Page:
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Tuesday, September 9, 2003



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CRAIG T. KOJIMA / CKOJIMA@STARBULLETIN.COM
At the Blaisdell Center, Mel Kahele, Teamsters Local 996 president, talked with Perry Confalone, OTS chief negotiator, in a private meeting next to the main negotiation room. In the middle was Ron Kozuma, Teamsters Local 996 secretary-treasurer.



Bus talks break off
with no wage deal


The islandwide bus strike entered its third week today after contract talks ended late last night with the two sides still apart on wages.

Officials from Teamsters Local 996, the union representing 1,336 striking bus workers, gave a proposal to Oahu Transit Services Inc., the company that runs TheBus for the city.

Perry Confalone, chief negotiator for OTS, said the company will make a counteroffer today and if the two sides want to discuss the proposals, they will schedule a meeting for today.

Yesterday's negotiations were the first since Thursday night.

While the management and union teams stayed in separate rooms for most of the negotiations, there were several informal meetings in a side conference room between key negotiators to "hash out some details," according to one OTS official.

The group included Confalone, Teamsters Local 996 President Mel Kahele, Teamsters Secretary-Treasurer Ron Kozuma and federal mediator Carol Catanzariti.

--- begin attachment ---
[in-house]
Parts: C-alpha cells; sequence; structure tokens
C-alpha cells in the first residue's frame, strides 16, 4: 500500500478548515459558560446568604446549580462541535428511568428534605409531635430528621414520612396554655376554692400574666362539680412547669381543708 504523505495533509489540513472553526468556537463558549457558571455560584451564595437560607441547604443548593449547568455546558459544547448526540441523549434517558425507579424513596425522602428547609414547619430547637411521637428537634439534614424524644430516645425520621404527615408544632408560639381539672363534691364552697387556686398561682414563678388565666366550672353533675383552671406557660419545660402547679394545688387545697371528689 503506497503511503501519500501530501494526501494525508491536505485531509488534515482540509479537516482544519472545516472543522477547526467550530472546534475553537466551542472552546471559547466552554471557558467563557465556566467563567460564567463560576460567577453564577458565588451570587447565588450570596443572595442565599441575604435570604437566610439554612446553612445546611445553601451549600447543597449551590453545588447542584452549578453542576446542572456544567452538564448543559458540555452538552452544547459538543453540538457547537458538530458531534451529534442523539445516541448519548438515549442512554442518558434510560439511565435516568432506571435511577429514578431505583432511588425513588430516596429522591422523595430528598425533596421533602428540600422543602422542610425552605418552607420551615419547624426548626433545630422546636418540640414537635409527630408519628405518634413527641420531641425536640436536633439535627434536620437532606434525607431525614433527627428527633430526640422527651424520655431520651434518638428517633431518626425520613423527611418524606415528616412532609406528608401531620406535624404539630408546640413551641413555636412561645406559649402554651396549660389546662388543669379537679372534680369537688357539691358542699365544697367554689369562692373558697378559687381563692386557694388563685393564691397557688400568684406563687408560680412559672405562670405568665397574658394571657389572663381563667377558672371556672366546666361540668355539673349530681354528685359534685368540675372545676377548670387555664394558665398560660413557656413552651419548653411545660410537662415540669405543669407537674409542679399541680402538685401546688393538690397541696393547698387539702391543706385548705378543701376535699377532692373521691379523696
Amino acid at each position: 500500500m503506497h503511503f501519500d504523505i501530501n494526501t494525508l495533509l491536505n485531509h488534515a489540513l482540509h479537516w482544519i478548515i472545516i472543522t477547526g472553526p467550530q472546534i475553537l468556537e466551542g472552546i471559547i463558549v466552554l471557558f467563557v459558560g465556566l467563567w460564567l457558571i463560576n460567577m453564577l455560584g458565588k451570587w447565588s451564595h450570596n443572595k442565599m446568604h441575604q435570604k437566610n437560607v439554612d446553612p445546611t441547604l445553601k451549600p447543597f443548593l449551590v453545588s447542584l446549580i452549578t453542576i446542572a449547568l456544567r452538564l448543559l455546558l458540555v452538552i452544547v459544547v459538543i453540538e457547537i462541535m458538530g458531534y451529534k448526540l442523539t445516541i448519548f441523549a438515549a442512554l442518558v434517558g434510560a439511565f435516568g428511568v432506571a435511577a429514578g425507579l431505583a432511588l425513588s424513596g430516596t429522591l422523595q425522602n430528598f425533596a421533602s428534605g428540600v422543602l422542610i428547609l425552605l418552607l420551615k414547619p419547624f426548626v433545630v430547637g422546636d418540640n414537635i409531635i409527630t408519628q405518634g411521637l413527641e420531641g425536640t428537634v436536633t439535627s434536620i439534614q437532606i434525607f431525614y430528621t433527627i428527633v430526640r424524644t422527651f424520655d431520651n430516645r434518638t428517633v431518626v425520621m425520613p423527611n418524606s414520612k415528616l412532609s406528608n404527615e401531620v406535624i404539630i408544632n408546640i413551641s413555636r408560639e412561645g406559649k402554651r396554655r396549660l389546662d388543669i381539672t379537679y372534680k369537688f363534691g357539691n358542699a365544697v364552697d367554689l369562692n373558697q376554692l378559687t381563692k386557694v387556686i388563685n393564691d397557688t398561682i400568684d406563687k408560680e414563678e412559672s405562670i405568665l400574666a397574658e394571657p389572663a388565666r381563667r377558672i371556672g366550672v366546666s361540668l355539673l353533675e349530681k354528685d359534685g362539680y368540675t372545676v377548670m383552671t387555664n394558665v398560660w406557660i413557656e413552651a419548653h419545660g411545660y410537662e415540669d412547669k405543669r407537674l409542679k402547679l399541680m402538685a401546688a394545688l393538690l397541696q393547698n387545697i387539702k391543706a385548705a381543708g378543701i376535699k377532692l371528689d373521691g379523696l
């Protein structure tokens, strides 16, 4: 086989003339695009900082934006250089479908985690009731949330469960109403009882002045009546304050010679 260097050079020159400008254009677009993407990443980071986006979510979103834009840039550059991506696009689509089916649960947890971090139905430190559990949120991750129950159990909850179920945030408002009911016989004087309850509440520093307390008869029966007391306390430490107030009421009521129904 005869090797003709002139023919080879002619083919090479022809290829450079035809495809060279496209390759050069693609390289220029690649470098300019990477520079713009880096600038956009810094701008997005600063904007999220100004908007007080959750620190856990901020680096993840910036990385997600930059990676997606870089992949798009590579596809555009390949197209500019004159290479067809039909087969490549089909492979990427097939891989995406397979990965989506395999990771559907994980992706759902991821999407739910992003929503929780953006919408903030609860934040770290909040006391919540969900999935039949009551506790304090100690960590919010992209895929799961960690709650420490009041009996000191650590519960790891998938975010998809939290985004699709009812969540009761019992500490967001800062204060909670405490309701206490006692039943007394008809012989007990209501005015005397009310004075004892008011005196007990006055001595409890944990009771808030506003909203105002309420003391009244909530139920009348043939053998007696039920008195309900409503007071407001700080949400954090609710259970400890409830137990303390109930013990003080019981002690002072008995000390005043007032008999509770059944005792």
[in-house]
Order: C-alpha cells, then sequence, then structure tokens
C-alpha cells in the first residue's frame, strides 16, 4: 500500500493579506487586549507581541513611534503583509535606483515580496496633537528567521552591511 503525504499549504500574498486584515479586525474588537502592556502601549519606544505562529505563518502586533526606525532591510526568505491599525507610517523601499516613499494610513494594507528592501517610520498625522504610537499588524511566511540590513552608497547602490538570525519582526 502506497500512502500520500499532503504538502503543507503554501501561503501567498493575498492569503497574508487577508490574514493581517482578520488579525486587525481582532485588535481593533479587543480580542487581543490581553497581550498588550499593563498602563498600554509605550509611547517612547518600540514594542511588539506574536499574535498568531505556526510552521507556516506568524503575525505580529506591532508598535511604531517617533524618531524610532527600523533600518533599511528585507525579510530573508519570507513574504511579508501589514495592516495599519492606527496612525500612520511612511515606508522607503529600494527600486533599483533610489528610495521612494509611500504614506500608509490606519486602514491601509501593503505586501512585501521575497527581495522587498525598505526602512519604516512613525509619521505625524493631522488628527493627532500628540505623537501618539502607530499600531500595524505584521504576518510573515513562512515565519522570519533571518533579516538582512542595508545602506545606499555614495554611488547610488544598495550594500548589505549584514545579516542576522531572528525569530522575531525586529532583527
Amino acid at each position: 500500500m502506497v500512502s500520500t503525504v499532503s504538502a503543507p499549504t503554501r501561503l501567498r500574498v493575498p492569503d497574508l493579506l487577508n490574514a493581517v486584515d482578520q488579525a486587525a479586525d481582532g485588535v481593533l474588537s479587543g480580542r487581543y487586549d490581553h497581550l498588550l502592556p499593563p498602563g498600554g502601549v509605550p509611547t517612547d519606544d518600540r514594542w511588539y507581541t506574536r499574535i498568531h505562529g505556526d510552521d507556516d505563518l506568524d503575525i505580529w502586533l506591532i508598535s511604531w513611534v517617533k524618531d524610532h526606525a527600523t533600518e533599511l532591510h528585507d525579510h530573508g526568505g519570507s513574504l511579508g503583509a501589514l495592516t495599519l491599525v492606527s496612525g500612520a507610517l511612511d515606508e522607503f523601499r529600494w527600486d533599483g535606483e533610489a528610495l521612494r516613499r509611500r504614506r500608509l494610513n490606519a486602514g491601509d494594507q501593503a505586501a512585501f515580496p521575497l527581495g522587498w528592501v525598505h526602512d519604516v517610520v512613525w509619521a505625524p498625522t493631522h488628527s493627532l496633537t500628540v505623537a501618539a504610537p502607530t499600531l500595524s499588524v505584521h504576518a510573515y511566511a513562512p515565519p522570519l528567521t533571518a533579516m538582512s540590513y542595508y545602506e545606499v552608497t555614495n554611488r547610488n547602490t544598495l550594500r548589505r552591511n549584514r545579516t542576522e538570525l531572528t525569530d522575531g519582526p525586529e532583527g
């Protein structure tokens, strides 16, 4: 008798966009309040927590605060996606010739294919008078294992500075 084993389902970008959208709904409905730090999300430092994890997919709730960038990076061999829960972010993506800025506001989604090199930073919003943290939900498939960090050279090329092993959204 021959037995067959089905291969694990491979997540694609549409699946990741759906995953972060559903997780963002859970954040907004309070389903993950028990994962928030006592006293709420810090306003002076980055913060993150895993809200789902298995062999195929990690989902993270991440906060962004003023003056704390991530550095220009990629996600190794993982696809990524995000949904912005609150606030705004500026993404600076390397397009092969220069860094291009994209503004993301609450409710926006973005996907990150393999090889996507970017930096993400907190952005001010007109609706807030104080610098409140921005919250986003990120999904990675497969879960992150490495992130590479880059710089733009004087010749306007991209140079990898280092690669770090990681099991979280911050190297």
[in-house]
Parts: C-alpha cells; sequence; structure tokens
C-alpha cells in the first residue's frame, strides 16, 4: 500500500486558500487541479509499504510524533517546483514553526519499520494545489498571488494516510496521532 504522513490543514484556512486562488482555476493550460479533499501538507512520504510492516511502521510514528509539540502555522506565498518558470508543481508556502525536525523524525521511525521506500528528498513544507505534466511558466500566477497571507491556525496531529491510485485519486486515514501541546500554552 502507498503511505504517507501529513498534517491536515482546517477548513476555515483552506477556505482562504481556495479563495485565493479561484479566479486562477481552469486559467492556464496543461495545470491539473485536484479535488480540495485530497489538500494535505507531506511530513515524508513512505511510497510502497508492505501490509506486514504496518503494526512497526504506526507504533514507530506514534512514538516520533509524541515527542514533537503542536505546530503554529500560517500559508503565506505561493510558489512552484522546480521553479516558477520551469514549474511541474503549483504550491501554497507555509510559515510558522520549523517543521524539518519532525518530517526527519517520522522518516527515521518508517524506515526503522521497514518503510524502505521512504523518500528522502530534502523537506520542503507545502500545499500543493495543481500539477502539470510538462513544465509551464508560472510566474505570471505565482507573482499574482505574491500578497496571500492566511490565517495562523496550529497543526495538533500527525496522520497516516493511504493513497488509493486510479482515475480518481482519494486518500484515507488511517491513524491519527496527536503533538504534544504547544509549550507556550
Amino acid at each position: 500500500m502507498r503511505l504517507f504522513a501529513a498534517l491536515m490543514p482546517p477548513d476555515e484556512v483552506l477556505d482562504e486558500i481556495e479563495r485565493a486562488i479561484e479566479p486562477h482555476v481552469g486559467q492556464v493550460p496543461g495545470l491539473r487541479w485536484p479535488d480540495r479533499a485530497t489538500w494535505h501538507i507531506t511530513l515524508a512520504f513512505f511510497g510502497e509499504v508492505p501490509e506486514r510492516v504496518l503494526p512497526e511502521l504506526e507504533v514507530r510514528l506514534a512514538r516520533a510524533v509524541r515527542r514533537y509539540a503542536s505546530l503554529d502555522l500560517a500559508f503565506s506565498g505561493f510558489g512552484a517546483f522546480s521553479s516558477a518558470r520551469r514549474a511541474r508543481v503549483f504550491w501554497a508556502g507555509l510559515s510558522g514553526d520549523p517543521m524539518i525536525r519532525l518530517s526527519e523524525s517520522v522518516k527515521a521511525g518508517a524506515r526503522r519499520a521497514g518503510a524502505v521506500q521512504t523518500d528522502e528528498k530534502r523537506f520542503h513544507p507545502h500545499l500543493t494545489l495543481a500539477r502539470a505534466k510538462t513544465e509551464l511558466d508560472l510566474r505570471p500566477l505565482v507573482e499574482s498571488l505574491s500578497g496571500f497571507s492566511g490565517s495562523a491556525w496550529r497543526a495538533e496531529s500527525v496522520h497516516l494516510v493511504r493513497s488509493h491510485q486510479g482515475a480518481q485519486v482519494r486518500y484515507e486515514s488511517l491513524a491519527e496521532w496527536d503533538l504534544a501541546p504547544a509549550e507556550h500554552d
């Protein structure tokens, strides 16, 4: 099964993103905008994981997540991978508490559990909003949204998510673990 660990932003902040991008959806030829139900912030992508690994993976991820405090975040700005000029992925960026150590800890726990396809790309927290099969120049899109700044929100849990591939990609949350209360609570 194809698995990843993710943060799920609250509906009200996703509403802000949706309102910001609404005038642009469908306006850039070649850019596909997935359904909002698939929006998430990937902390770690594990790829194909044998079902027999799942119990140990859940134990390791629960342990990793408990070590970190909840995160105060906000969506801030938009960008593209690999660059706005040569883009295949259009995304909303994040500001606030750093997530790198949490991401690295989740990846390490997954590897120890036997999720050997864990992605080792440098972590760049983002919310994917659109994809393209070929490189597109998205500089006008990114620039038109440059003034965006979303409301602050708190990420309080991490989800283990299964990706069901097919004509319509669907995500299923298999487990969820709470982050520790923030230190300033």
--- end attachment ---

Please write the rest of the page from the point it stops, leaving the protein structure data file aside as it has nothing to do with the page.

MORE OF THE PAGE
The full negotiating teams had their first face-to-face meeting of the day about 11 p.m. but broke up with no deal at about 11:20 p.m.

Before negotiations started at 2 p.m., union officials hinted it would be a long night.

"We plan on staying until the wee hours of the night if need be to reach an agreement," said Mike Chambrella, a union attorney. "We're very, very hopeful that we can get the strikers off the road and back on the buses."

But the impasse on wages and pension remained.

The union's has proposed a wage freeze for the first year of the contract and a 50 cent-an-hour wage increase and a 50 cent-an-hour pension increase for the second and third year.

OTS's proposal calls for either an 18- to 20-month wage freeze, or a 30-month freeze with a clause to reopen negotiations on wages and pensions.

In both proposals, OTS negotiators want to hold off on any pay raises for about two years.

"To me that's a viable solution," said Confalone earlier in the day. "In two years, people can come back to the bargaining table. ... It's better really to wait till the third year -- hopefully when times are a bit better -- and you can negotiate more effectively that way."

Yesterday marked the 14th day of the work stoppage since the strike deadline expired after midnight Aug. 26.



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